Sarah Parish: "When they said I’d be playing opposite Kevin Costner I nearly crashed the car”

The star of new drama Hatfields & McCoys talks working mothers, wearing wellies and making it in Hollywood

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Sarah Parish: "When they said I’d be playing opposite Kevin Costner I nearly crashed the car”
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E Jane Dickson

Sarah Parish is not an actress who blends with the background. Heads turn to watch her progress - a loose, athletic slink - through a restaurant in London’s Mayfair. It’s not a celebrity thing. It’s a presence thing. Immaculate in pencil skirt and silk shirt, Parish radiates the kind of grown-up glamour, a vermouth-and-olives sophistication, that sends waiters diving for chairs.

Maybe it’s the sheen of success - she’s currently starring alongside James Nesbitt in ITV1’s Monroe, where her character, heart surgeon Jenny Bremner, is struggling to come to terms with life as a working mother. But this week the Yeovil-born actress trades Leeds for Hollywood glamour when she joins Kevin Costner in Hatfields & McCoys, a US miniseries that recently garnered 16 Emmy nominations (the same number as Downton Abbey) and won five (second only to Homeland and Game of Thrones).

Either way, the “Call me madam” aura is quickly dispelled by a manner both confident and confiding. “I don’t usually look like this,” offers Parish, 44, best known on this side of the Atlantic as the star of Mistresses and Blackpool. “I just faked it up because I’ve been on This Morning. I’m much more a jeans-and-wellies type of girl.”

Nor - by any stretch - could her part in Hatfields & McCoys be described as a glamour role. She plays Levicy Hatfield, the long-suffering wife of Devil Anse Hatfield (Costner), whose down-and-dirty feud with the neighbouring McCoy family is a keystone of American social history.

“It’s a true story. I’d never heard of it, but it’s hugely famous in America. The feud started during the Civil War, but came to a head with a falling-out over a pig. Which could really only happen in the Appalachian mountains in the late 19th century. Then it just escalated and became this all-out massacre.:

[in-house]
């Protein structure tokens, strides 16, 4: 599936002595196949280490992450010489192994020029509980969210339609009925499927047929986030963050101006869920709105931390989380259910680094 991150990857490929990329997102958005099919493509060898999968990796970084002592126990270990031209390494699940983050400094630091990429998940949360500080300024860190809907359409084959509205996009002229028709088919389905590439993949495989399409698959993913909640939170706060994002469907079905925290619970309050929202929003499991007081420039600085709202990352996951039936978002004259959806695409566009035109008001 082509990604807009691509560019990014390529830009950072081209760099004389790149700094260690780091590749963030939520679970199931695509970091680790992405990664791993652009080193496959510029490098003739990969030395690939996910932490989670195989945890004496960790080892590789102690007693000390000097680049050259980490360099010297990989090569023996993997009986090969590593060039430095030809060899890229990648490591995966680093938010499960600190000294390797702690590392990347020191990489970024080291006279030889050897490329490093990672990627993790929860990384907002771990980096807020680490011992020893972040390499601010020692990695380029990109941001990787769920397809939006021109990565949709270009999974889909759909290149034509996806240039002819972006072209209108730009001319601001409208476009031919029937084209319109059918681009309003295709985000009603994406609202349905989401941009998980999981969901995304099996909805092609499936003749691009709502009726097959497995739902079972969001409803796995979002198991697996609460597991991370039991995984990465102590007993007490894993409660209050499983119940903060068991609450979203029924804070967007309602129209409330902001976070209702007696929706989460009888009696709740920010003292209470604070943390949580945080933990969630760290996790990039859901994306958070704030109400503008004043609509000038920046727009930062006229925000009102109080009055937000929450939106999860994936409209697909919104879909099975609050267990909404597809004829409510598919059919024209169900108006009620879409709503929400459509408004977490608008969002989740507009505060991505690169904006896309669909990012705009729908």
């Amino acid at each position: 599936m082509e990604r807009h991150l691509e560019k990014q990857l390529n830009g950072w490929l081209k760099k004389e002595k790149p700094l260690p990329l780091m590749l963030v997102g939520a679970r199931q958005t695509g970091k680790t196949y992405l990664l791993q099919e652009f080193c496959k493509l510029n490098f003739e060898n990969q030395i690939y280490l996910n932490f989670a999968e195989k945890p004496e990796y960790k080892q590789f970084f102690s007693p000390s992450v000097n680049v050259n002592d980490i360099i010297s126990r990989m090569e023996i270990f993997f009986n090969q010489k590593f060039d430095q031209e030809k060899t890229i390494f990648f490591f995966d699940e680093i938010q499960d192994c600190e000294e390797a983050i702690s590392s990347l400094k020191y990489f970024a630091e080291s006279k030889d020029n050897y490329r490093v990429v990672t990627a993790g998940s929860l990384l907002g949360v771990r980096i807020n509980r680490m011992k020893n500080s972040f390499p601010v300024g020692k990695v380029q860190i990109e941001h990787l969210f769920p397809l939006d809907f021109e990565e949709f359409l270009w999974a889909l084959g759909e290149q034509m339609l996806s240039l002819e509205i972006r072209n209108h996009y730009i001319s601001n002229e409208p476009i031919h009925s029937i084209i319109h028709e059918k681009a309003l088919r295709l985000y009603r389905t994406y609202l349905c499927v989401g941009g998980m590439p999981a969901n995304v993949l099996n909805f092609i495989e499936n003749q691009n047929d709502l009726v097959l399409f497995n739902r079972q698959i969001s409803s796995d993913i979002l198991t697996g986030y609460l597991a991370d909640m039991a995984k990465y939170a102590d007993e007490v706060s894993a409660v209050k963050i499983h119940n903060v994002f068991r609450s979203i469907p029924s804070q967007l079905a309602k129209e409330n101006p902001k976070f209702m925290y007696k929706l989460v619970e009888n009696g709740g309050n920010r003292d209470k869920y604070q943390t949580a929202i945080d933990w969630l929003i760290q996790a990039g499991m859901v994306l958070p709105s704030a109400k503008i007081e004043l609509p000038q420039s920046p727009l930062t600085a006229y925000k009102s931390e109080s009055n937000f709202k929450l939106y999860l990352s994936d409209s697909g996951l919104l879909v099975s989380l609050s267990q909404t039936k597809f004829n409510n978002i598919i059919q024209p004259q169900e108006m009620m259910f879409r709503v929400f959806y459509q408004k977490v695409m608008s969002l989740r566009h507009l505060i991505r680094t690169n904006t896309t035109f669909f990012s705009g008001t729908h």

“Levicy was a real tough cookie, a great character to play. She had 13 children, which was normal for the period, and it wasn’t a great time for women. Their husbands had gone off to war and they would be left on a farmstead with all the work to do and all the children to feed. Wives weren’t ‘heard’, particularly, but they were the rock of the family.”

Parish originally read for the part of Sally, matriarch of the McCoys. “When they rang and said I’d been offered a part, but it was playing opposite Kevin Costner, I nearly crashed the car.”

A four-month shoot in the Romanian mountains with a US crew gave Parish ample opportunity to observe the American work ethic. “It was cold and miserable a lot of the time, we were working long hours and it was dirty and grubby, but there’s an energy when you work with Americans that I love.”

“I’m not saying it’s better or worse, but they take their work incredibly seriously. There’s always a stress around it. And you either come up to the mark or you go under.”

“There’s no going out and sitting in the bar till four in the morning. You go to bed at ten o’clock. Then you get up and go to the gym and do a day’s work. You look the best you can and you are the best you can be. American actors exude this confidence and optimism and I just think, ‘Good on you!’ I think sometimes in England we are too ready to put ourselves down. It’s not ‘cool’ to work hard, whereas in America it’s really cool to work hard and it’s really cool to succeed. It’s an honest way of being and I really like that.”